Saturday, November 21, 2015

Week 25: My Experience with "Leaning In"

A lot of people are surprised to learn that I knew I was pregnant when I chose to switch jobs (and companies). It definitely wasn't an easy decision - leaving my old job meant giving up a job with great benefits at a large, stable company. It was especially hard to walk away from their very generous maternity leave and FMLA protection at that point (new moms that have been working at their companies for less than a year don't have the job protection of FMLA).

On the flip side, even before getting pregnant, I was already looking for a new challenge. I had been at my company for four years and I was ready to learn something new. I also wasn't sure I believed in the company's new direction. It didn't help that lots of people at the company had been there for decades. A lot of them didn't take the opportunity to leave earlier on in their tenure when they had the chance, so they ended up staying at the company for their entire careers. While that worked out well for those who climbed the corporate ladder up to the top, some got stuck in an awkward in-between position with nowhere to go. A lot of those colleagues confessed that it was hard for them to convince other employers that they could be a good fit for their cultures, since they spent so much time at one company. So they ended up staying, but really due to lack of choice.

My new company is much smaller, with fewer corporate benefits like bonuses, retirement contributions, and generous maternity leaves. However, I'm learning and doing so much more because the company is smaller and more agile. Plus, it's in a different industry so I'm learning about marketing a whole new type of product. We're also growing at a tremendous rate across all metrics, which is exciting to see and not something I had ever experienced at my former Fortune 500 employer. By the time I joined, they had already passed that phase of phenomenal growth so I never had the chance to see or experience that for myself.

Of course, there are a lot of risks with my new position. My new company might not be able to sustain its growth. They don't even have to guarantee me a job after I give birth. (On a sidenote, legislators really need to rethink the restrictions on FMLA because it really limits women's career opportunities in their child bearing years.) Maybe the risk will be on me - it's possible I won't want to come back to work after becoming a mom. I may not always agree with the principles of Lean In but in this case, I do agree wholeheartedly with Sheryl Sandberg. In her book, she talks about how women start checking out of their jobs months or even years before they start having children. She argues that we should be leaning more into our careers at this pre-children stage, because we're more likely to go back to our careers if we're doing meaningful, interesting work.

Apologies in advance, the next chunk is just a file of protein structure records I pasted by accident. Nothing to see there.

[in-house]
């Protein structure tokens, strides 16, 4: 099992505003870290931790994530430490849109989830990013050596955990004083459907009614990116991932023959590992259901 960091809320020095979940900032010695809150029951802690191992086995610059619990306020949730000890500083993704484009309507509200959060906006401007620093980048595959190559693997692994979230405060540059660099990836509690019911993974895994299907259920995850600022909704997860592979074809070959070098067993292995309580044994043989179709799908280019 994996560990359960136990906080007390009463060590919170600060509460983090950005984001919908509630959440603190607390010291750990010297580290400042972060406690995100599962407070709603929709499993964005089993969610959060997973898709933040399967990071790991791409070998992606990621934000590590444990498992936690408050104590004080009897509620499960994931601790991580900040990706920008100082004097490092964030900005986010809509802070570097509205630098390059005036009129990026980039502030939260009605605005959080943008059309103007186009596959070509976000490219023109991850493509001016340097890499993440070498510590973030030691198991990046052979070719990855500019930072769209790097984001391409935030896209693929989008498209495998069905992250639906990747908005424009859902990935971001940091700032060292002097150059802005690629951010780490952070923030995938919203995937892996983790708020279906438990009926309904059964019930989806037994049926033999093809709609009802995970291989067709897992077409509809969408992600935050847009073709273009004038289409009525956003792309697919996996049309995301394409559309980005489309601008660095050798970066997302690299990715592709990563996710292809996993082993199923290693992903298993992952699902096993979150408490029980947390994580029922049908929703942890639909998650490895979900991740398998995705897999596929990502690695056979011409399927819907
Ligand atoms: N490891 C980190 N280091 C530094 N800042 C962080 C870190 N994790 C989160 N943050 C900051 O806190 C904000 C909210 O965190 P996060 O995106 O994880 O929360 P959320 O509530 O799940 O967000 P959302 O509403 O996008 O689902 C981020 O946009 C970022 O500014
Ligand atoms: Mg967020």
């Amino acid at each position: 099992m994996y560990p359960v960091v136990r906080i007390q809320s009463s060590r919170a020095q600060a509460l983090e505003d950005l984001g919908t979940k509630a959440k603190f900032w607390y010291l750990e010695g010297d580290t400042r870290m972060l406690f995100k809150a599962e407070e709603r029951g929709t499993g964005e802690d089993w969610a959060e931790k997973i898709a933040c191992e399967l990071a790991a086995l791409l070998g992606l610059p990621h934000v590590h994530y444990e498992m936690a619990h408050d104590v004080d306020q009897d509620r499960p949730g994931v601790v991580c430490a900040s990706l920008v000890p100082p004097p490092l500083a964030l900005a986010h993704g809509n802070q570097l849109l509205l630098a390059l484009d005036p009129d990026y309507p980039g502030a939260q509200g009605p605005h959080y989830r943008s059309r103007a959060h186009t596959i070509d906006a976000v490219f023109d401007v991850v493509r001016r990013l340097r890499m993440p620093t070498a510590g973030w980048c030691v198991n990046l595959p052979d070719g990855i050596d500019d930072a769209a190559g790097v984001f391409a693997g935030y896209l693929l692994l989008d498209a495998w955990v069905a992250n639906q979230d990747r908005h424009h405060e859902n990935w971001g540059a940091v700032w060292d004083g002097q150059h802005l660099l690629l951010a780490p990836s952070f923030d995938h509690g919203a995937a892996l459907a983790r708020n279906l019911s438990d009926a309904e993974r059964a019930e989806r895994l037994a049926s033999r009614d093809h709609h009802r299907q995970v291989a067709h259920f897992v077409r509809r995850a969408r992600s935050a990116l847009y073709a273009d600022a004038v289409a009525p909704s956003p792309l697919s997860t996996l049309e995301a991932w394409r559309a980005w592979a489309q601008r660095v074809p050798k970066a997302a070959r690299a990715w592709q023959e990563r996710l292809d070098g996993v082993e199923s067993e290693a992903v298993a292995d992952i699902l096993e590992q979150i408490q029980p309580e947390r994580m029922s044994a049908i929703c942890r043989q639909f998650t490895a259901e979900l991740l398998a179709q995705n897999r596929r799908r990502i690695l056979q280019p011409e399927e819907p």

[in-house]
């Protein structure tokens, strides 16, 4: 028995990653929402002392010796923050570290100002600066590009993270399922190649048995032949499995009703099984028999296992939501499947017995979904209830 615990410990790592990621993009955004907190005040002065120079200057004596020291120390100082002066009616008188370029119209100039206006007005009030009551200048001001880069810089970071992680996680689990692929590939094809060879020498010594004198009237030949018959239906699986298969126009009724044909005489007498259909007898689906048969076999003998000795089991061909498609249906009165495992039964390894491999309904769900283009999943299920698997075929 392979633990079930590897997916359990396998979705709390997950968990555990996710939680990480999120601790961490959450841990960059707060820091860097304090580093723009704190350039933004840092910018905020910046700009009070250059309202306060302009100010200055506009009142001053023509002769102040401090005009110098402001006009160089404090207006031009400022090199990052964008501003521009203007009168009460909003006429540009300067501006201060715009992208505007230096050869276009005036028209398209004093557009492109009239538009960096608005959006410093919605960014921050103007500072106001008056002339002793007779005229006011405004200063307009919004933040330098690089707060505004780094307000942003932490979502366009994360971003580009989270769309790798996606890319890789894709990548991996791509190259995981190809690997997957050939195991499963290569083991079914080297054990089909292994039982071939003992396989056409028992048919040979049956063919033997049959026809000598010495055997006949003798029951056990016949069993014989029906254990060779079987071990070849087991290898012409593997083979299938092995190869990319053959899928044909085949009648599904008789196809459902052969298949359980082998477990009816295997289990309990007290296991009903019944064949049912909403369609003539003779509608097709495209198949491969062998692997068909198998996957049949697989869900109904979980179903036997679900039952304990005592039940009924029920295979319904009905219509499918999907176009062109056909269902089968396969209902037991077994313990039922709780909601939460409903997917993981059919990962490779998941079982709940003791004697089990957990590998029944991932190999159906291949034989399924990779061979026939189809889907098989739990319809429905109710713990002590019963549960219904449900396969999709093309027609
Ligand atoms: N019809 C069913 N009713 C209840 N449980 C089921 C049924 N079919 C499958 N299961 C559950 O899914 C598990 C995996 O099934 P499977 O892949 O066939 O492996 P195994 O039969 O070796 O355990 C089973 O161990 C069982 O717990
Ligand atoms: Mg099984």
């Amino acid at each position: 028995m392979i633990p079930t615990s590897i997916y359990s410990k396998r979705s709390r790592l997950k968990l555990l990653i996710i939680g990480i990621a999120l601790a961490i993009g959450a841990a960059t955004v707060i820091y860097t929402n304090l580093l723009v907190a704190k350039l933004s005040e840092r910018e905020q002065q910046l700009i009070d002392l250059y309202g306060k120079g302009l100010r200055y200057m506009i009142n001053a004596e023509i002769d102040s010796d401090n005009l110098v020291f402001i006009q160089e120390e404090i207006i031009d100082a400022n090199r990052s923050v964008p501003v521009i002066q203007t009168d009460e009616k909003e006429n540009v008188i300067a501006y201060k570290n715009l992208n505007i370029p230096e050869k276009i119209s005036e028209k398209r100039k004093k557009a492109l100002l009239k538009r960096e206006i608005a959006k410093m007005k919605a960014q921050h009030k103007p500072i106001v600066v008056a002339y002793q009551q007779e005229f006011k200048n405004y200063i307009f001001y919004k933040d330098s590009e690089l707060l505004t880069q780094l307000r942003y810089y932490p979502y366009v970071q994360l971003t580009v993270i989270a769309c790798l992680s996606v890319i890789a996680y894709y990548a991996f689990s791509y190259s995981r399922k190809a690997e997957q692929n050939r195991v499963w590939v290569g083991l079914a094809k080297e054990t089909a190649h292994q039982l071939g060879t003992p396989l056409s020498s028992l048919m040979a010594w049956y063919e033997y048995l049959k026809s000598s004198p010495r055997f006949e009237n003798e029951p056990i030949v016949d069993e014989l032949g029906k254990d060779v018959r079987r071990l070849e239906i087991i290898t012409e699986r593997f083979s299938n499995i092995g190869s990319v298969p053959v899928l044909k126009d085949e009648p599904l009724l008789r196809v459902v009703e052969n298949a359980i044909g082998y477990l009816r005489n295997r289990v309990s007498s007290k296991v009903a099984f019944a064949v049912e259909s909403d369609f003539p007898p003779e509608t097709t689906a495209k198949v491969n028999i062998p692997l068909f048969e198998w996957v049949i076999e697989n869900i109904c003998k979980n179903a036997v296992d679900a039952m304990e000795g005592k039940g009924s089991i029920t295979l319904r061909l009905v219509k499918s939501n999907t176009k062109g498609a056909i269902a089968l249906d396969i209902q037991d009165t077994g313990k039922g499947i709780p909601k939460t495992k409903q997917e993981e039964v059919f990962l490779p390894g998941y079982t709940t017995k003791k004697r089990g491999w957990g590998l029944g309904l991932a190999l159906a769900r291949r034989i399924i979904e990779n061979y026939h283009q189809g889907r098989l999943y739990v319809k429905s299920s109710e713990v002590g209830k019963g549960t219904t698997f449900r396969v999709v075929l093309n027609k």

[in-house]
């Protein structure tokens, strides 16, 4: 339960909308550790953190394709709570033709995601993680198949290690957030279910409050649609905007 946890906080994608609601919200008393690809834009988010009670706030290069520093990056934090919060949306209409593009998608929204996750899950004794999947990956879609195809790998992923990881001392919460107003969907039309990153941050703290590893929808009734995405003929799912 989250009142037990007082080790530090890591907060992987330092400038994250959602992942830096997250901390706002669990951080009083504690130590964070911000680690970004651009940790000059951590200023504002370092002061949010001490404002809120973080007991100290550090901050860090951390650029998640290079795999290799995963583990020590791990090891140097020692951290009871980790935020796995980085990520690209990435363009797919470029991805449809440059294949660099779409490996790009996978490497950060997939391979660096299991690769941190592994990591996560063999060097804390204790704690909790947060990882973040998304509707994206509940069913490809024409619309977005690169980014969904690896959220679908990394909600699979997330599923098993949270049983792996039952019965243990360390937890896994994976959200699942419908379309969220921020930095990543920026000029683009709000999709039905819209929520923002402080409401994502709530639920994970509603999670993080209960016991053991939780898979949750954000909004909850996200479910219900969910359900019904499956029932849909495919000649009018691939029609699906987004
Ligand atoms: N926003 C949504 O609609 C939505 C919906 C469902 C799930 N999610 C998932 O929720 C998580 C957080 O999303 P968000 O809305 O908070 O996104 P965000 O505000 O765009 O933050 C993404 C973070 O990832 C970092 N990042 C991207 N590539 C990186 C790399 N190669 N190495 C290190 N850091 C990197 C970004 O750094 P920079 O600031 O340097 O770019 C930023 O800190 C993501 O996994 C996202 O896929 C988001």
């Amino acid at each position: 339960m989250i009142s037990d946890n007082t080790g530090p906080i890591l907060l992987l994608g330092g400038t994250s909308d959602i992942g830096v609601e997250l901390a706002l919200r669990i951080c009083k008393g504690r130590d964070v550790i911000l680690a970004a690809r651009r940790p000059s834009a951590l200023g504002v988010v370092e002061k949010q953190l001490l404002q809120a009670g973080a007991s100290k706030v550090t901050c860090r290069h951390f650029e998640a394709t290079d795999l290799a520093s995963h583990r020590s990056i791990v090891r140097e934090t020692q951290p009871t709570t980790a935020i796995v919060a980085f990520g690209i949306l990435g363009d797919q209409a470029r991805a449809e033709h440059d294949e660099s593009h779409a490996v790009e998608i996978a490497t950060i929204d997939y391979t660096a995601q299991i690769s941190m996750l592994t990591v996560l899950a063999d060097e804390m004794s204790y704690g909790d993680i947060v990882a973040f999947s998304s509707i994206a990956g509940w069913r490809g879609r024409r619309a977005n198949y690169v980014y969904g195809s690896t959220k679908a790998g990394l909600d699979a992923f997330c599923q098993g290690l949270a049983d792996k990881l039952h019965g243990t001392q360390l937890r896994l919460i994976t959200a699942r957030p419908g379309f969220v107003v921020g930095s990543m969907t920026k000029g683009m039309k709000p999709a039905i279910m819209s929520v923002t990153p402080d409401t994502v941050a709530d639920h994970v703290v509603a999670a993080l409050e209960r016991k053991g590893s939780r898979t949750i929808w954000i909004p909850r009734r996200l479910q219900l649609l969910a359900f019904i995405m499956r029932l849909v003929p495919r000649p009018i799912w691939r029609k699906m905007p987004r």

In my case, this is particularly true because I knew that staying at my old job meant that I was likely to quit after becoming a mom. That would be great if it's what I truly wanted, but less great if it's only because I wasn't that enthusiastic about going back to my job. Now that I'm in a new job (with stock options that incentivize me to extend my tenure), I'm much more likely to return to work after my maternity leave. And even if I don't end up back at the job, at least I spent the last few months gaining new skills in a new company and industry. That way, if and when I am ready to go back to work, I'll have more to show for on my resume.

Does that mean that I definitely made the right choice? It's too early for me to say at this point but so far so good. And if it doesn't turn out to be my glorious Lean In moment? Then I'll figure out what the next move should be and go from there. In the meantime, I'll just take life a day at a time.

Santorini, Greece, July 2011

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